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Today, we find plenty of instances where clients want us to build websites that are highly dynamic in look, but not in functionality, such as animations that make the simple web pages more attractive.

Today, we find plenty of instances where clients want us to build websites that are highly dynamic in look, but not in functionality, such as animations that make the simple web pages more attractive.

The first thought that comes to mind when considering the addition of embedded videos, games, interactive graphics, etc., into a website, is the use of Adobe Flash or just “Flash” as it is more popularly known. Flash has been around since 1996, and with their popularity, various facilities and friendly plug-ins, Flash improvements have helped developers worldwide build fantastic websites. However, there are some drawbacks to these  Flash improvements that have caused developers to seek new alternatives. Thankfully, a new alternative has come – HTML5. With its open source platform, easy access with mobile phones and other features, HTML5 has gained tremendous popularity in a short period of time. Interestingly, people have started comparing these two technologies, and we are seeing a great deal of discussion about Flash versus HTML5.

HTML5 is a new set of web standards for the World Wide Web that began in 2003, and as of today, is still in its draft stage. HTML5 adds enhanced functionality to the latest web browsers without breaking the web for older browsers. This evolution in web development enables browsers to natively (without additional plug-ins like Flash or QuickTime) display audio and video, use CSS3 to animate elements like images and text, reduce site load times and add geolocation support and a number of additional enhancements. These updates to HTML and CSS give developers an opportunity to build web sites that are more powerful, handle information better, and work on a wider range of devices.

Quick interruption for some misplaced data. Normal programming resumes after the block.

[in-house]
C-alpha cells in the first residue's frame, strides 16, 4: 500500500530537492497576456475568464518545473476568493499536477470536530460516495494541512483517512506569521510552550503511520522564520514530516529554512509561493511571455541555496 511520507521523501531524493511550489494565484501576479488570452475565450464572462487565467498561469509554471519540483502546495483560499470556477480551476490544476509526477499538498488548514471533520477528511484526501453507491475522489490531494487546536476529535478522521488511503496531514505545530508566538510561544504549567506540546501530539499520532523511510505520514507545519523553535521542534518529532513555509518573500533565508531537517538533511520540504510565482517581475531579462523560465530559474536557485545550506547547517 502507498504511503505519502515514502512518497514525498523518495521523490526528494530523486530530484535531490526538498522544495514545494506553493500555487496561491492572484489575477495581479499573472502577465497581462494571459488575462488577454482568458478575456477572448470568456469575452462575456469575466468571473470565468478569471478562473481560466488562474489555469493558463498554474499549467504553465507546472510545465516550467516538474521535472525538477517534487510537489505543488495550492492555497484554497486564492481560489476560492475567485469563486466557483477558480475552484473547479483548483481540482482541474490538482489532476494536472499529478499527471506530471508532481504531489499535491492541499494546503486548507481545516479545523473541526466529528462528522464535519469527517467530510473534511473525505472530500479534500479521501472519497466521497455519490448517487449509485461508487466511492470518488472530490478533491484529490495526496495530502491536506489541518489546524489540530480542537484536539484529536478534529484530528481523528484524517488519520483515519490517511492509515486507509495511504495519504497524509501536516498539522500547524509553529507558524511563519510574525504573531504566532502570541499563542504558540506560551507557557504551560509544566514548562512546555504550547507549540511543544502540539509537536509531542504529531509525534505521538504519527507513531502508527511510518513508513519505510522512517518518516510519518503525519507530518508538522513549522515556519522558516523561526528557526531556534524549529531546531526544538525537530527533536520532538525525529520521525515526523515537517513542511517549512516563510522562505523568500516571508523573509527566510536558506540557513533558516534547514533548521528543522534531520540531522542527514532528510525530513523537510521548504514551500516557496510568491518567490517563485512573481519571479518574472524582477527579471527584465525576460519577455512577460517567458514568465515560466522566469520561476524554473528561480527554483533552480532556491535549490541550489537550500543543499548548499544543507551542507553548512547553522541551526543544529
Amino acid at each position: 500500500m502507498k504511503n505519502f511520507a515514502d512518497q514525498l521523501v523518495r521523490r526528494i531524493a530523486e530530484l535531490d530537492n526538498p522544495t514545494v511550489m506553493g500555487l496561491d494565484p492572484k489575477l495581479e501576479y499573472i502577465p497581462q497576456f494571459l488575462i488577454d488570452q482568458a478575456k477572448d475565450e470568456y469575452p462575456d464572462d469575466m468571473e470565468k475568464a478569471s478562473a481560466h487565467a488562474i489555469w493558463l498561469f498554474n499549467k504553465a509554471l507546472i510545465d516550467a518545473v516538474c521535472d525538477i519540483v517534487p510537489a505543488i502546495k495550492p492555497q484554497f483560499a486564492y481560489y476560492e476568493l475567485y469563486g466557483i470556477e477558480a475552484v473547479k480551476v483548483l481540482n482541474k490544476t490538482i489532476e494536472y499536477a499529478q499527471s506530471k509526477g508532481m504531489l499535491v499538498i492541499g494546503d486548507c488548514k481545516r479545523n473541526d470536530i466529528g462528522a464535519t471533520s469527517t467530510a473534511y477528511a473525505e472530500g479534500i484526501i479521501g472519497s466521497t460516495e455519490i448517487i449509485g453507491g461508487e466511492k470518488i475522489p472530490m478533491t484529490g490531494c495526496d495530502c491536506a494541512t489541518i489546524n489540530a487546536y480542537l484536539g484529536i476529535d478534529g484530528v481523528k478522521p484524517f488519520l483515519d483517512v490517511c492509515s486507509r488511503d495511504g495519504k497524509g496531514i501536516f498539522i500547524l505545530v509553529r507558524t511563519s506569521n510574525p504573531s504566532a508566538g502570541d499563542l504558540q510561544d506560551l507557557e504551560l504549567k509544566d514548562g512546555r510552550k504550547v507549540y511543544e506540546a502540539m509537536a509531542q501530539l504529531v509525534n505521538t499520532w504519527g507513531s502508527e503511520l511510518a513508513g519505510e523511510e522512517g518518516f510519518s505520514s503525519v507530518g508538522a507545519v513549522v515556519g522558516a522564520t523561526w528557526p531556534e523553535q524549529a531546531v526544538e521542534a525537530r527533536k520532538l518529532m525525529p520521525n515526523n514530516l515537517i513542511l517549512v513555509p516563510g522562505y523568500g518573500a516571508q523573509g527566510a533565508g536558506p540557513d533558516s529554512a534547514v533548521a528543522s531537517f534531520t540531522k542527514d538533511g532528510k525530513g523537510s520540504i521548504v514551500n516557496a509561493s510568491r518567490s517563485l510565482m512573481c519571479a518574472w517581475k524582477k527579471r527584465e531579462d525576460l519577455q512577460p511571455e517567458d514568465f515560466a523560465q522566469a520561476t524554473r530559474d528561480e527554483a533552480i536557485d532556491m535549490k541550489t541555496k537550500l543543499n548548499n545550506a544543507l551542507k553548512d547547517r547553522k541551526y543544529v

Tech giants like Apple, Google and Microsoft have all created websites to show off the power of HTML5. In fact, Apple took a huge leap and did not support Flash in any version of its mobile operating system iOS, with Steve Jobs suggesting that Flash is a bulky, archaic technology that is in its Fall, and that Apple as a company likes to adopt technologies that are fast, less bulky, more responsive, and are in their Spring phase, which HTML5 is.

As far as Flash is concerned, one knows a technology’s future is not promising when even the company that manages it starts to offer a toolset for the competing approach. In August 2011, Adobe surprised the web development community by releasing a preview of software for building Rich Internet Applications (RIA), called Edge. It is surprising that Edge uses a newly emerging set of web markup and programming standards clustered around the HTML5 standard, including HTML5 itself, and also CSS (Cascading Style Sheets), the Canvas tag and the JavaScript programming language.

But then again, Adobe’s Flash has been delivering animations, interactivity and rich graphics to web browsers for more than 15 years now via a plug-in that is currently installed in as many as 98% of the world’s desktops and computers. One thing to consider is Flash’s still-powerful legacy. While the latest versions of browsers support HTML5 for the most part, the vast majority of computers in use are older versions and don’t fully support the standard. This is even more impactful considering the number of enterprise users whose browsers don’t get updated as often. Therefore, if you want your content to reach these non-updated masses, you will need to go with Flash.

In short, as long as there will be businesses looking to get ahead of the competition, and as long as Adobe keeps thinking up useful innovations that will offer content providers this leading edge, there will be a market for Flash.

Domus can analyze what is best for your business and develop web solutions for you in the vastly popular Adobe Flash or in the savvy new HTML5 – or both! Contact us today to discuss your needs and the ways in which our skilled team at Domus can help.

Dhawal Sehgal is a Programmer at Domus, Inc., a marketing communications agency based in Philadelphia. For more information, visit http://www.domusinc.com. For new business inquiries, please contact CEO and founder of Domus, Inc. Betty Tuppeny at betty.tuppeny@domusinc.com or 215-772-2805.

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